Singapore-based cryptocurrency hedge fund Three Arrows Capital (3AC) faces insolvency issues following a purported defaulted crypto loan worth over $670 million.
When you have asset portfolios in the Web3 space worth billions of dollars, hacking attacks are merely one of the things you need to worry about regarding assets security. The biggest threat to your assets is the market itself.
Such cannot be truer in the case of the Singapore-based cryptocurrency hedge fund Three Arrows Capital (3AC). At the height of 2021’s bull market, the company stockpiled a digital assets portfolio worth over $10 billion, its highest since its foundation in 2012.
However, before the end of June, the news was rife that 3AC had defaulted on a loan from Voyager Digital, valuing more than $670 million in cryptocurrency. It triggered rumors that the company might have become insolvent.
The Truth about 3AC Rumors
Speculations were widespread concerning 3AC’s swiftly deteriorating status. Immediately following the defaulted loan, a British Virgin Islands court ordered the urgent liquidation of the fund and 3AC’s remaining assets. It only confirmed what the rumor mill has been spinning over the last month.
Moreover, recent court documents showing that 3AC has formally filed for Chapter 15 bankruptcy have surfaced online. To those unfamiliar with the U.S. bankruptcy code, Chapter 15 bankruptcy “is [a] legal filing that allows a foreign debtor to file for bankruptcy in the United States court system.” The company filed this because while they are based in Singapore, they have a broad multinational investor base.
3AC Contemplates Fire Sale
According to a report from Dune, 3AC’s high-ticket assets include $7.5 million worth of NFTs. And while the amount may seem insignificant compared to the billions in crypto that the company manages, a considerable chunk of their NFT collection consists of blue-chip NFTs. The company has a CryptoPunks collection worth over $3 million and a collection of ArtBlocksCurated NFTs totaling approximately $2.5 million.
With 3AC liquidating its assets, it won’t come as a surprise if pieces from its collection re-enter the market through a fire sale. According to a finance dictionary, a fire sale involves “selling goods or assets at heavily discounted prices,” typically when the seller faces bankruptcy.
Besides acquiring high-value NFTs as investments under the company, 3AC’s founders, Su Zhu (a former Deutsche Bank securities trader) and Kyle Davies (an ex Credit Suisse trader), also partnered with noted pseudonymous NFT collector Vincent Van Dough to start Starry Night Capital. Starry Night Capital is an NFT fund that intended to invest $100 million in the NFT community through a series of high-value purchases.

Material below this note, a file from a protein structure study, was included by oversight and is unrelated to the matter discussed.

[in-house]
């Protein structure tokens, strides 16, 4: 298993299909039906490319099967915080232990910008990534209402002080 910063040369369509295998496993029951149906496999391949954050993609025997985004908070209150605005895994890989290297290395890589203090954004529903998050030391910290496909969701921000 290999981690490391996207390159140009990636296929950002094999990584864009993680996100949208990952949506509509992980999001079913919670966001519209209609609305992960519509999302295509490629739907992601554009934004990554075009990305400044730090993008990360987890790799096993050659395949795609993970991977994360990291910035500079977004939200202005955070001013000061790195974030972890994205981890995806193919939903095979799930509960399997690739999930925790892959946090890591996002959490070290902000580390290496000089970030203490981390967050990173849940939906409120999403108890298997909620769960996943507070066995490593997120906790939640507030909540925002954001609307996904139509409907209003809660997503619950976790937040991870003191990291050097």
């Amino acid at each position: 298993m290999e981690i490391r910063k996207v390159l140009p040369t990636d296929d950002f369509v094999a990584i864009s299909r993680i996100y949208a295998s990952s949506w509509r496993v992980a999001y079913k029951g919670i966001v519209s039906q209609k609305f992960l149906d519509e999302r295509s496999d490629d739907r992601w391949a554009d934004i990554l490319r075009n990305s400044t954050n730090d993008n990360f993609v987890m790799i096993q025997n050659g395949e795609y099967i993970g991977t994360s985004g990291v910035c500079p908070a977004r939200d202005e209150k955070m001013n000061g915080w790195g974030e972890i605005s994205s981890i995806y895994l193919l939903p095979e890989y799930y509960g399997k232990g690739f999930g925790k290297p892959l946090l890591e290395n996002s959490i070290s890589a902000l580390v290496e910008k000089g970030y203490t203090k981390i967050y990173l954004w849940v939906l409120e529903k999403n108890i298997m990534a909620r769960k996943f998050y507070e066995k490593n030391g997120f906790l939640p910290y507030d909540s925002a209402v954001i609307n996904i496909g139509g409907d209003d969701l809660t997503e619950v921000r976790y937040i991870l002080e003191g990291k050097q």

A notable purchase made through the partnership is that of Ringers #879 for Ξ 1,800 (roughly $2.1 million at current prices) in August 2021. At the time of purchase, the NFT’s value was $5.9 million.
In mid-June, even before the full extent of 3AC’s financial struggles became public knowledge, Starry Night Capital consolidated a significant portion of its multi-million dollar NFT collection into a single wallet. Some may have missed the gravity of the situation, but it indicated that 3AC was preparing for the liquidation.
There are reports that Zhu and his family have fled Singapore and are selling off their real estate assets on the open market, including properties worth $35 million and $20 million. Speculations are rife that the funds from the sale of said properties will not be used to repay 3AC’s colossal debt but will be sent to an account in Dubai, where Zhu is purportedly relocating.
Aside from 3AC’s insolvency issues, the company had also come under fire in Singapore when the Monetary Authority of Singapore censured it for exceeding the country’s $250 million assets under management (AUM) threshold at different times from July 2020 to August 2021.
It remains to be seen what will happen to 3AC next and if they will be able to settle any of their debts.
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